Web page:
Impact of intellectual property infringements

gerbIntellectual property (IP) infringements, including counterfeiting and piracy:

  • damage the economy of a country;
  • threaten the health and safety of consumers; and
  • attract organised crime.

Consequently, it is the responsibility of Governments and law enforcement agencies, whose primary role is to protect society, to prevent IP infringements.

The international police organisation, Interpol, states ”Trademark counterfeiting and copyright piracy are serious intellectual property crimes that defraud consumers, threaten health and safety, cost society billions of dollars in lost government revenues, foreign investments or business profits and violate the rights of trademark, patent and copyright owners”.

A study by the Organisation for Economic Cooperation and Development (OECD) estimated that, the international counterfeit and pirate trade was worth up to USD$ 250 billion, which is larger than the Gross Domestic Product (GDP) of Armenia (USD$10.5 billion) and 150 other countries.

The OECD Study highlights the scale of funding Governments and legitimate businesses are losing to the counterfeit and pirate trade. Funding which could be used to improve society (e.g. build schools and hospitals) and create jobs.

IP crimes impact upon virtually every product category. Today, counterfeiters are producing fake foods and beverages, agrochemicals, electronics and electrical supplies, auto parts, construction material and everyday household products along with luxury goods, unauthorized music and DVDs (Digital Versatile Discs).


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    The new EU trade mark Regulation enters into force on March 23rd. As a result, the Office for Harmonization in the Internal Market (OHIM) will change its name to the European Intellectual Property Office (EUIPO).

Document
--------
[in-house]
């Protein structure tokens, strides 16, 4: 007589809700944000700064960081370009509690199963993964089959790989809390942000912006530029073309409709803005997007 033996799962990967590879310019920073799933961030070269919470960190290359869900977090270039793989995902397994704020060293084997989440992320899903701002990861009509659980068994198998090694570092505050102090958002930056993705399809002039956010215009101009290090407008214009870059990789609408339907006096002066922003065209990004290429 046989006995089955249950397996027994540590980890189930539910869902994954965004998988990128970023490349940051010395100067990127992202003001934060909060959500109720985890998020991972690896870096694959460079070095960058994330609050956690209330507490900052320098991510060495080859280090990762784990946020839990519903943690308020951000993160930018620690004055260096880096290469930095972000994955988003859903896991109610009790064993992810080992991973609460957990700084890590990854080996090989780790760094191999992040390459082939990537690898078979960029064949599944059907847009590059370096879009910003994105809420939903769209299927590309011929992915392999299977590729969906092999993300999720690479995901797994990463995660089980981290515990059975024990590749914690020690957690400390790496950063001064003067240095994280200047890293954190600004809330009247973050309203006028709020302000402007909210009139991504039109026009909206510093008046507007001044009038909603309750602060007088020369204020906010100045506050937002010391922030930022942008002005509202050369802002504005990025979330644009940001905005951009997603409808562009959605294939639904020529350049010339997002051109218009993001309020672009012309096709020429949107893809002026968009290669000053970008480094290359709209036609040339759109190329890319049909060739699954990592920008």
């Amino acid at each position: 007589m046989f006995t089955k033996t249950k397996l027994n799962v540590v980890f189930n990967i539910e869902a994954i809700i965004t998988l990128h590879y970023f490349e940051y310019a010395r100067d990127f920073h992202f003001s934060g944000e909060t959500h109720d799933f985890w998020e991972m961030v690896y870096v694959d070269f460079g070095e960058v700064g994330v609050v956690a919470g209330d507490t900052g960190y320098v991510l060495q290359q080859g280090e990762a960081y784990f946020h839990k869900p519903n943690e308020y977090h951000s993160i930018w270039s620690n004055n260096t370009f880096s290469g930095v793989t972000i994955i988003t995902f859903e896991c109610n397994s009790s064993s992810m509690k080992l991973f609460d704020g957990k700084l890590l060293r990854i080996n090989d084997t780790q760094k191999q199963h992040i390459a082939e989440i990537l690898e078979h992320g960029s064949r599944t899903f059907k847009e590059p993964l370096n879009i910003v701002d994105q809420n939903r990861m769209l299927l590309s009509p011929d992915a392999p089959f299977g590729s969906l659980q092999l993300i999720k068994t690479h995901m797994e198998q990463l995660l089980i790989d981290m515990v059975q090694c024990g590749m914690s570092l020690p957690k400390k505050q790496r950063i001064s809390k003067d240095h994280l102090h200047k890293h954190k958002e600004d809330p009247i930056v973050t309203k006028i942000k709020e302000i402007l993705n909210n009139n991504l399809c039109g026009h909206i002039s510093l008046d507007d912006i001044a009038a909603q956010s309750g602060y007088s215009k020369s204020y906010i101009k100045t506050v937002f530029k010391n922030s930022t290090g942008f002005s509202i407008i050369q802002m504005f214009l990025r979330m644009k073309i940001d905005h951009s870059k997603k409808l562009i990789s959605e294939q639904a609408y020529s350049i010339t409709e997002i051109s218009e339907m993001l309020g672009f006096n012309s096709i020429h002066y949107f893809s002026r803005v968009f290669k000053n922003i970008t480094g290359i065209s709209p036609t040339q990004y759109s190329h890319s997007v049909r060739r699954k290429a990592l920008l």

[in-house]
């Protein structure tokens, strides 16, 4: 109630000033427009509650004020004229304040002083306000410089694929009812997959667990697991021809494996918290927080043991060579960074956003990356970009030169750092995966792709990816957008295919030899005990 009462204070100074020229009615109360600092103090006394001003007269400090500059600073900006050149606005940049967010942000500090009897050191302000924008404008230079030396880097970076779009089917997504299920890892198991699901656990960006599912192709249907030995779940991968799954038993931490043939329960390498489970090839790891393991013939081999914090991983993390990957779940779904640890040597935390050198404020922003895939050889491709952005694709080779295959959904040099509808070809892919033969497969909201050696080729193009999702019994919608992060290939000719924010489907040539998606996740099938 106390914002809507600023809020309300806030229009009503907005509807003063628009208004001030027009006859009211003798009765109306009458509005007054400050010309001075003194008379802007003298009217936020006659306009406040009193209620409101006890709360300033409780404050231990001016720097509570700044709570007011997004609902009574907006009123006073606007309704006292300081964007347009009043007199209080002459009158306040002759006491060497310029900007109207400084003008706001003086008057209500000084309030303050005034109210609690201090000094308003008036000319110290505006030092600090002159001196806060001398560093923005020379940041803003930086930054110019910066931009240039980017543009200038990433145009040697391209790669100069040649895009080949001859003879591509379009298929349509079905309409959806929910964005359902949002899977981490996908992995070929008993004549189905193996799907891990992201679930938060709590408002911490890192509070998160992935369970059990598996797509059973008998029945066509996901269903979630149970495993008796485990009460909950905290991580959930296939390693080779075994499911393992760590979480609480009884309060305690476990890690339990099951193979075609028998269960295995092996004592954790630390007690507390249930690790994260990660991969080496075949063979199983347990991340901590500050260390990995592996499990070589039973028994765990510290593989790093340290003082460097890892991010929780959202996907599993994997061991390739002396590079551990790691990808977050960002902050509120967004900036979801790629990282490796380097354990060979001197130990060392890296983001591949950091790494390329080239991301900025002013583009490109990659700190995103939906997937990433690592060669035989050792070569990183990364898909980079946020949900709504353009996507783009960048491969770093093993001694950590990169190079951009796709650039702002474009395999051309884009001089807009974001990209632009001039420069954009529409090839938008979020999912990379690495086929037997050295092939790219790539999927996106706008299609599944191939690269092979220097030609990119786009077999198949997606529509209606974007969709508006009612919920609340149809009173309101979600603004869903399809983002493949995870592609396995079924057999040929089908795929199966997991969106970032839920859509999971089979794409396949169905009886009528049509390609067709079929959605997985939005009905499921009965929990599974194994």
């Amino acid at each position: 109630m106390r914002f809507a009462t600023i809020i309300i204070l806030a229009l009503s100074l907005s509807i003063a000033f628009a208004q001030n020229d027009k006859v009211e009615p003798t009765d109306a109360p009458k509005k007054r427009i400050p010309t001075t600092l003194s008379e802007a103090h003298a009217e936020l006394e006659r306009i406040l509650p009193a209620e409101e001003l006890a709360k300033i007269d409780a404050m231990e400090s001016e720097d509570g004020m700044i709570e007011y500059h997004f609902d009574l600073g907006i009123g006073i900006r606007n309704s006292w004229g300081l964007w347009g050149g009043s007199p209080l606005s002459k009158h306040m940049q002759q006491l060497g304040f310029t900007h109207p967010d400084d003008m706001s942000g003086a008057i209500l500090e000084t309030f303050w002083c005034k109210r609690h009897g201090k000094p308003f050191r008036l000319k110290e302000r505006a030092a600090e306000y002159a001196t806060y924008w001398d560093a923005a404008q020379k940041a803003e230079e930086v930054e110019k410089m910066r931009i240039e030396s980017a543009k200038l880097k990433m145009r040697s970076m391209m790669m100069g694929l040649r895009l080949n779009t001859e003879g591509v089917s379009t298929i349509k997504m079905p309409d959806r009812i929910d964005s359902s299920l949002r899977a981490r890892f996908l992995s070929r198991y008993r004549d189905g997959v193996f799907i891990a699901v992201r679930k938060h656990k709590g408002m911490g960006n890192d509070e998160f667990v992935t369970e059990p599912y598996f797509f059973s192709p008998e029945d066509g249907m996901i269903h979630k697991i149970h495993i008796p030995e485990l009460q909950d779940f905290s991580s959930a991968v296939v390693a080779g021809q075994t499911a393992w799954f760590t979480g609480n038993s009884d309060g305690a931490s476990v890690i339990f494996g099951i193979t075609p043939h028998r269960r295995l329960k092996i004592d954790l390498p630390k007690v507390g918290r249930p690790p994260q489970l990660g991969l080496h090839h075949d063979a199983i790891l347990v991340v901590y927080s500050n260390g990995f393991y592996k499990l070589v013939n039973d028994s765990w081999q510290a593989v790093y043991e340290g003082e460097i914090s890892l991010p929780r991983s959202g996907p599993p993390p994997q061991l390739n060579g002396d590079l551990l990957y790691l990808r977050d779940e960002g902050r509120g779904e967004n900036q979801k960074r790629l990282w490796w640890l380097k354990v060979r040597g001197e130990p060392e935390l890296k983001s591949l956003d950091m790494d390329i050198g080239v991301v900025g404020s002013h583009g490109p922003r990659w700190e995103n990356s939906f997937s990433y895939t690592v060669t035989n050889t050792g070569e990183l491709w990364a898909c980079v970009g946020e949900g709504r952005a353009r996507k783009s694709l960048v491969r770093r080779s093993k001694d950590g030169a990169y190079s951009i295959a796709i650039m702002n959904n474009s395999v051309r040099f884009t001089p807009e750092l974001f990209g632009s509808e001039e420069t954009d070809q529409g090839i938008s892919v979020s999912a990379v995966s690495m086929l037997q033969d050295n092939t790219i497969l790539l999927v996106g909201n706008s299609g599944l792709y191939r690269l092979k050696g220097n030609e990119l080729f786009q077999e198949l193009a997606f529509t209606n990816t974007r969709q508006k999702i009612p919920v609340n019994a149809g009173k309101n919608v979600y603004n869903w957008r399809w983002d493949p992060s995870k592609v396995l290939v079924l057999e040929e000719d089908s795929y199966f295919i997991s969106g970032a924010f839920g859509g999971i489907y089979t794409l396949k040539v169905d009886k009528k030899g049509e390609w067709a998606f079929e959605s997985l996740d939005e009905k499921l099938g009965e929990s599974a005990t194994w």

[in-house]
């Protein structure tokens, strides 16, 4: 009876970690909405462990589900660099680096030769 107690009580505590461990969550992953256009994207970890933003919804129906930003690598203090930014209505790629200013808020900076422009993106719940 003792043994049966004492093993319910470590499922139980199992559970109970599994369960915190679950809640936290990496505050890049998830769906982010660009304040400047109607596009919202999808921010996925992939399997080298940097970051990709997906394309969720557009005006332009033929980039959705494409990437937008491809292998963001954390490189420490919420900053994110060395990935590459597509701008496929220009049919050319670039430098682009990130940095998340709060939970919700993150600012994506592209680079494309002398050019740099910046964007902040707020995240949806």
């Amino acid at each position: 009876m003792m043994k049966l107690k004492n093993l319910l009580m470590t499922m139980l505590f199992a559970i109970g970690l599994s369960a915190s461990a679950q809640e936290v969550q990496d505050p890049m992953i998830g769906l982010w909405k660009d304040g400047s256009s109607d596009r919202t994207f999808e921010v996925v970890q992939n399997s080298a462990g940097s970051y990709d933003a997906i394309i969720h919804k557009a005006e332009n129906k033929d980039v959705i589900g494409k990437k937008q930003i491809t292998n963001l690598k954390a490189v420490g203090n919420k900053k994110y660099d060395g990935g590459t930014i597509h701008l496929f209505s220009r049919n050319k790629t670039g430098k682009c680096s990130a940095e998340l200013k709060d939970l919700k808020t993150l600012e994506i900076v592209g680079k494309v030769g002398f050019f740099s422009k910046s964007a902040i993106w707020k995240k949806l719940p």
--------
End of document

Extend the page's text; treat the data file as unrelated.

The amending Regulation also revises the fees payable to the Office, including an overall reduction in their amounts, particularly in the case of trade mark renewal fees. On 23.3. 2016, the Office’s online application forms and fee calculator will be automatically updated to reflect the new system.
    From its base in Alicante, Spain, OHIM has processed more than 1.3 million Community trade mark applications in 23 EU languages, from nearly every country and region in the world, since 1996.

    The Amending Regulation was published on 24 December 2015 and is part of the EU trade mark reform legislative package that also includes the replacement of the existing EU Trade Mark Directive (Directive 2008/95/EC of the European Parliament and the Council).

    OHIM is the EU’s largest decentralised agency. It is entirely self-financed, receiving no funding from the EU Budget. As well as managing the Community trade mark and the registered Community design (RCD), it works in collaboration with the EU national and regional IP offices to build a stronger IP system across the EU for the benefit of users.

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